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I'm wondering what would perform better, point sprites (GL_POINTS) or regular sprites (GL_TRIANGLES). Here's the scenario:

I am developing a simple particle system to allow me to produce various effects like fire (in a very simple way). Each particle will be rendered using a texture, but the rub is I want different textures depending on the "age" of the particle (imagine a fire particle transitioning from a "burning" style texture to a "smoke" style texture).

As I understand it if I use point sprites I would have to bind different textures during the lifetime of the particle set based on the age of the various particles still alive. That is, as many texture bind operations as there are "stages" for a particle (at most).

Conversely if I use regular sprites I can do a single bind of an atlas then just render away.

I'd also "like" to be able to rotate the particles, but that's probably not a deal breaker if the performance gain for point sprites is significant. I would definitely want to scale, but I'm assuming I can do that by changing the point size... not sure what the max is for that.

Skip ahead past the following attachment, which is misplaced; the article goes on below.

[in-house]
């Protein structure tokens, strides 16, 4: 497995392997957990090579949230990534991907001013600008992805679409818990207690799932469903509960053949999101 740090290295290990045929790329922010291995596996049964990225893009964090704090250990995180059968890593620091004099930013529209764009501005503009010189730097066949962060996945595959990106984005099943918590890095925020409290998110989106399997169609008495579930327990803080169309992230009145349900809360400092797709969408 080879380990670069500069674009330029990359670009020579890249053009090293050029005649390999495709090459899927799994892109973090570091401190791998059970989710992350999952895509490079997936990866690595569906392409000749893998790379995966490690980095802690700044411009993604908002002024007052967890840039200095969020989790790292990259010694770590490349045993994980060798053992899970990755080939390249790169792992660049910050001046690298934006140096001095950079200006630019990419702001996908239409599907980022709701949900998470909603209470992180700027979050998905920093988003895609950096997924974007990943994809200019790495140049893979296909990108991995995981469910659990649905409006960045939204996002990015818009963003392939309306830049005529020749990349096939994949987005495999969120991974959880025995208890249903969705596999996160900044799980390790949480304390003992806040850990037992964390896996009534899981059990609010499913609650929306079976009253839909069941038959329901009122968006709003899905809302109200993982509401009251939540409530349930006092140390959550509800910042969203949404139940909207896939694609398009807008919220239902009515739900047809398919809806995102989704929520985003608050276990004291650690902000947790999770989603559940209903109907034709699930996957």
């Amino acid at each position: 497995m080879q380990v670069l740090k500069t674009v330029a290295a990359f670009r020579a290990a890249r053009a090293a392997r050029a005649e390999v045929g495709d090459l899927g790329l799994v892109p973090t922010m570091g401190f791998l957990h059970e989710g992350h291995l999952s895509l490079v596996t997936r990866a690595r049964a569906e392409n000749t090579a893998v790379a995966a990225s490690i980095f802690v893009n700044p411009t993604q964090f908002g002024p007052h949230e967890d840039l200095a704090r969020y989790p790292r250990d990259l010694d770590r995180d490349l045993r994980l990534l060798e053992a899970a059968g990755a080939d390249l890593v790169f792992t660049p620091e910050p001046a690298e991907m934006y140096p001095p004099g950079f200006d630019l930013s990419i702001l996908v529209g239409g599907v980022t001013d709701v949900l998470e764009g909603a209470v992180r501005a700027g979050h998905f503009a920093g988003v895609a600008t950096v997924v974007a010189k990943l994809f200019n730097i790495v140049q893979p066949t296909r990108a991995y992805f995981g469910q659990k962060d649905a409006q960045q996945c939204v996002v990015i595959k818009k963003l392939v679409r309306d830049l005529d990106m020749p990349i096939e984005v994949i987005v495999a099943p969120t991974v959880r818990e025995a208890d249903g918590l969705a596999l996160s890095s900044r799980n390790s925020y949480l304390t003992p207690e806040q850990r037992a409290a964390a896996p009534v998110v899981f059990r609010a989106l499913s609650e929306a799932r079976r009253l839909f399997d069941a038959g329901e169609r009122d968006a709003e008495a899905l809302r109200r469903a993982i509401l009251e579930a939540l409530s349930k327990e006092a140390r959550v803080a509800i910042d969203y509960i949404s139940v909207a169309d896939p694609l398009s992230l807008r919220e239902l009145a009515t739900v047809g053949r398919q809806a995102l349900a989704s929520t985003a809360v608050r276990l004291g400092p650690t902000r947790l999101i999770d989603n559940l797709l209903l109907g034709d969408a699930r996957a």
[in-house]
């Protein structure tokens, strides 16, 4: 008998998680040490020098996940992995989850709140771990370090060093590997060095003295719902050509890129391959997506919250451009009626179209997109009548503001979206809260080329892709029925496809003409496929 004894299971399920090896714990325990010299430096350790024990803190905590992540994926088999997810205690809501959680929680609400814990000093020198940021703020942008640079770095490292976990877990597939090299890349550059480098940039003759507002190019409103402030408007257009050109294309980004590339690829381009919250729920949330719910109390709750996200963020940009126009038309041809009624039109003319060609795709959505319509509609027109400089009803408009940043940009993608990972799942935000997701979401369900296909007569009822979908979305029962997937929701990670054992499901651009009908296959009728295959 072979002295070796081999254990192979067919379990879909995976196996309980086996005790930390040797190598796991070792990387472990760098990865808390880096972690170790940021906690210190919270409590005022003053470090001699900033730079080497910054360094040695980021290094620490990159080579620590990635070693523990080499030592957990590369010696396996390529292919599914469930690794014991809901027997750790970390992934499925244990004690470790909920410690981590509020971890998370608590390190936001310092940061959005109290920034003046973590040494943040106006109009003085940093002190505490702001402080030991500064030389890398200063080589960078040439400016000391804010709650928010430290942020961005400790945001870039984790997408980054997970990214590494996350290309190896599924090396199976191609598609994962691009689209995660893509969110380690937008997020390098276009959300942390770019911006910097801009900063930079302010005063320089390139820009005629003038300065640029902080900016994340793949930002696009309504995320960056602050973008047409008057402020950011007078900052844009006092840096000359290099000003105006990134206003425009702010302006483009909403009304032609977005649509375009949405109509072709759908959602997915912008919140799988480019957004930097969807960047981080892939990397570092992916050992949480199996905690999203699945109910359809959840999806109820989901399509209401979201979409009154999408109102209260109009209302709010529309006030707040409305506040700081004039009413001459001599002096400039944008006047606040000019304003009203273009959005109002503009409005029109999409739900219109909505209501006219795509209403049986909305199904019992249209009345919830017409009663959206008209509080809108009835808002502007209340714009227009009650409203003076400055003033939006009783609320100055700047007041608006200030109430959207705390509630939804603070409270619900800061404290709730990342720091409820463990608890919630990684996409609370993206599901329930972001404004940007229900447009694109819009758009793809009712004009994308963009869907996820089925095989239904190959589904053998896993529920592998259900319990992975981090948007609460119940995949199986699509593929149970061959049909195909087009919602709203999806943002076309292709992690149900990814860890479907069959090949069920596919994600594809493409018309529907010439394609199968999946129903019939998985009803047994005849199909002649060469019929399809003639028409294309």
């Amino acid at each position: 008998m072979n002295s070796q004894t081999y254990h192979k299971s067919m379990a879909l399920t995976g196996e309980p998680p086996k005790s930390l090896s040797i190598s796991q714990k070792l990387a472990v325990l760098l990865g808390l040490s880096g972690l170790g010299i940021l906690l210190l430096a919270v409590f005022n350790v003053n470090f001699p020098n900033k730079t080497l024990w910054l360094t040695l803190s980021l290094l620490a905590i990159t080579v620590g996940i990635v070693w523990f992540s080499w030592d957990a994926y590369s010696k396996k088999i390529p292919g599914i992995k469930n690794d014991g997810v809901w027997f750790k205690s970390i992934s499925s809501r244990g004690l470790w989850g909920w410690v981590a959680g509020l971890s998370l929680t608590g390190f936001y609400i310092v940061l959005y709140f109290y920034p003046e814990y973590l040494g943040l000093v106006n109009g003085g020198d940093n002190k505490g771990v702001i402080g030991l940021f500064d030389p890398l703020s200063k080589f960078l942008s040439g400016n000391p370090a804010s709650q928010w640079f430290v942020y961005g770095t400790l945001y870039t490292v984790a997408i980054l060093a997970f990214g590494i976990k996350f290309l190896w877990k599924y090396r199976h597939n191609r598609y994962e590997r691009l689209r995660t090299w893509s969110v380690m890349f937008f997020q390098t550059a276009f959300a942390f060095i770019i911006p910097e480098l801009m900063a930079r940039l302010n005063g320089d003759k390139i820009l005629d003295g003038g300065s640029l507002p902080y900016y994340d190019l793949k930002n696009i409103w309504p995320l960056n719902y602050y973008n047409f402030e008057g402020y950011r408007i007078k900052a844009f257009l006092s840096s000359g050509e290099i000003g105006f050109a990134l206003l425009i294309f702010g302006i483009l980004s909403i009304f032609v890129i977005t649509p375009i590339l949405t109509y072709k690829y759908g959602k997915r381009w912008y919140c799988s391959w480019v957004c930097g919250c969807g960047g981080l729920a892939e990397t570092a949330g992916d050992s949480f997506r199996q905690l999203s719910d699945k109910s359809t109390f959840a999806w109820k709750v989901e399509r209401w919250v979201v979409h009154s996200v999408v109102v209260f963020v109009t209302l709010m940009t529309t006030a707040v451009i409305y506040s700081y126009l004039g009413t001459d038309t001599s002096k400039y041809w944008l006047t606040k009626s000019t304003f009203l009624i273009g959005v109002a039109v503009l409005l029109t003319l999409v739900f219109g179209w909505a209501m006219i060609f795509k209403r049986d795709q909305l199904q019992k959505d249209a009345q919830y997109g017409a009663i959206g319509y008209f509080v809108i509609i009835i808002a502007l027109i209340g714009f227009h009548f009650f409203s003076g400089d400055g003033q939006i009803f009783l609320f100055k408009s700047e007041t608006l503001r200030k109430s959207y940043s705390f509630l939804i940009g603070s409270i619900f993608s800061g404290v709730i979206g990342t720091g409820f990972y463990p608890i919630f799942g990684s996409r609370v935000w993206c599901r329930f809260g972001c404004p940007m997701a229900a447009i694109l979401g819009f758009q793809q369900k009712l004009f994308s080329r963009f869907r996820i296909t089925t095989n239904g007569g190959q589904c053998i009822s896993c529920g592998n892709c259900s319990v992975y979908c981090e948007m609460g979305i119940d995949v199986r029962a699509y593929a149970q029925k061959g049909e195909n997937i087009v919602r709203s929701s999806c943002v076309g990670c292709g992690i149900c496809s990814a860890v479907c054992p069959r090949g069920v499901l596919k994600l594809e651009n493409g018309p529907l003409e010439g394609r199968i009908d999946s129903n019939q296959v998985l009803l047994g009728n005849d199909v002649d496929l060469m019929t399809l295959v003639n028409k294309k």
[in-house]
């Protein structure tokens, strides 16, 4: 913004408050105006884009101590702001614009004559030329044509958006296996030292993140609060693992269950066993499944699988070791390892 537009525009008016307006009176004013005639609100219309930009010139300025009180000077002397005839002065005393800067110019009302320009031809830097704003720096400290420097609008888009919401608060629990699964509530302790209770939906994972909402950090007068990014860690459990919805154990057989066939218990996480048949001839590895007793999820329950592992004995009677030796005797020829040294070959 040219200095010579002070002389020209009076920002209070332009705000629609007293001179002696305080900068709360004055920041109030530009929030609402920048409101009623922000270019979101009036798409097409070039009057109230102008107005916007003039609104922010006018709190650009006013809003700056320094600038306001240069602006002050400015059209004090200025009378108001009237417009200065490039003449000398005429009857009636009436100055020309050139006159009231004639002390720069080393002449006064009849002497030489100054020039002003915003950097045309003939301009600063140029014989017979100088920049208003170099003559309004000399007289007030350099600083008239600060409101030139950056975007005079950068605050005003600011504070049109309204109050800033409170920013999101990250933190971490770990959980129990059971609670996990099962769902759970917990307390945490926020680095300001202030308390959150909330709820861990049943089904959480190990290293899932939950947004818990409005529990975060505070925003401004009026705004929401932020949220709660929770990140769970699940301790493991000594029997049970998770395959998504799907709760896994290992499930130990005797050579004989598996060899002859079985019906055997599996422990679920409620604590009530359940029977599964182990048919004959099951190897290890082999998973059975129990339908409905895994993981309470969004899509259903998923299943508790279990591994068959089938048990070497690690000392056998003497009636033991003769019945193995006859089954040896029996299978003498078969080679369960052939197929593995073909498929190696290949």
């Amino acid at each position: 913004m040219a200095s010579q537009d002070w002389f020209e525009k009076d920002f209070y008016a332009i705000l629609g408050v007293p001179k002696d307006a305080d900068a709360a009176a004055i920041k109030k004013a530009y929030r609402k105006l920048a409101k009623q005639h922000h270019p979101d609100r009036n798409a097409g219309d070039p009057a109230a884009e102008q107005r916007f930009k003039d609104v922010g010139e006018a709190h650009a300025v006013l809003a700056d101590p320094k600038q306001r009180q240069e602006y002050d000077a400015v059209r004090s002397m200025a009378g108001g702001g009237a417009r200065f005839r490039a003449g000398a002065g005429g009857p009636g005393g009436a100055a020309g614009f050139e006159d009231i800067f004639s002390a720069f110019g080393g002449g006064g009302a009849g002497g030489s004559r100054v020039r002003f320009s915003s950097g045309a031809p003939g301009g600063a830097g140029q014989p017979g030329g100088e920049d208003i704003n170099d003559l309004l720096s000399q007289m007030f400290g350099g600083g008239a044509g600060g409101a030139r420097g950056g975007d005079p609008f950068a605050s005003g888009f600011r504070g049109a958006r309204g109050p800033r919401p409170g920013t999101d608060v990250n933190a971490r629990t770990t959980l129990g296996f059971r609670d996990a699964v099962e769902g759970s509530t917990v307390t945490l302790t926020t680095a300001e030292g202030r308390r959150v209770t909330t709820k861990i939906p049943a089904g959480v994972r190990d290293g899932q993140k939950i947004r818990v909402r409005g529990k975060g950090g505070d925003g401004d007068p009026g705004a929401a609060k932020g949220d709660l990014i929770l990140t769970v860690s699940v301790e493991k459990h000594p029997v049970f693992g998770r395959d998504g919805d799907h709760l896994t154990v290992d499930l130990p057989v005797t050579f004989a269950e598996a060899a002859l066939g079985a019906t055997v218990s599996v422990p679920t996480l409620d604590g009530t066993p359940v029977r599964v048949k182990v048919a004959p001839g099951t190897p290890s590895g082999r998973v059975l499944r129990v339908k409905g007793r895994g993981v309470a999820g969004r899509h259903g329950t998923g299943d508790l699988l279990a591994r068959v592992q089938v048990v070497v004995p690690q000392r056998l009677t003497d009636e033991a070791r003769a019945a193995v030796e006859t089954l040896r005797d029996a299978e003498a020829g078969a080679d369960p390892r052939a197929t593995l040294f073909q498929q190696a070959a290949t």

My sense is that a few additional texture bind operations is going to have less of a performance impact than drawing 4 times the number of vertices (4 verts per sprite vs 1 per point). Of course there'd also be an additional sort operation in the point sprite approach so I can batch up the particles with the same texture, but again that shouldn't be too heavy if there are only 3-4 states per particle.

I'm developing for mobile (Android/iOS) so chipset will vary (not sure how much impact that will have on the decision).

Now the "right" thing to do would be to implement both and test, but that sounds like way too much hard work ;)

Would I be correct in assuming point sprites are still the better approach?

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2 Answers 2

up vote 1 down vote accepted

With point sprites you have to obey the max point size supported by your implementation, which may be a lot smaller than you'd like - this will become particularly noticeable if particles ever need to get close to the viewpoint.

The attenuation formula used, while logical, may not give you good results either.

On the other hand there is the tradeoff of a much smaller vertex submission.

That's not the full story though, as those texture changes are going to impact performance quite badly. Not from the changes themselves, but from reducing your batch size. You'll find that the number of draw calls used will hugely increase, which is exactly the kind of thing no GPU likes.

So there is no perfect solution and either approach involves accepting some overhead thst doesnt exist in the other.

If it were me I'd do the textured quads and see how much of an impact those extra vertices really have. I suspect that they may be the more acceptable tradeoff.

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Yeah I came to the same conclusion. Actually on the hardware I'm using (PowerVR GPU on mobile) I did not notice any difference between point sprites and quads which makes me wonder if the GPU isn't just doing quads anyway. –  Jason Mar 26 '13 at 16:06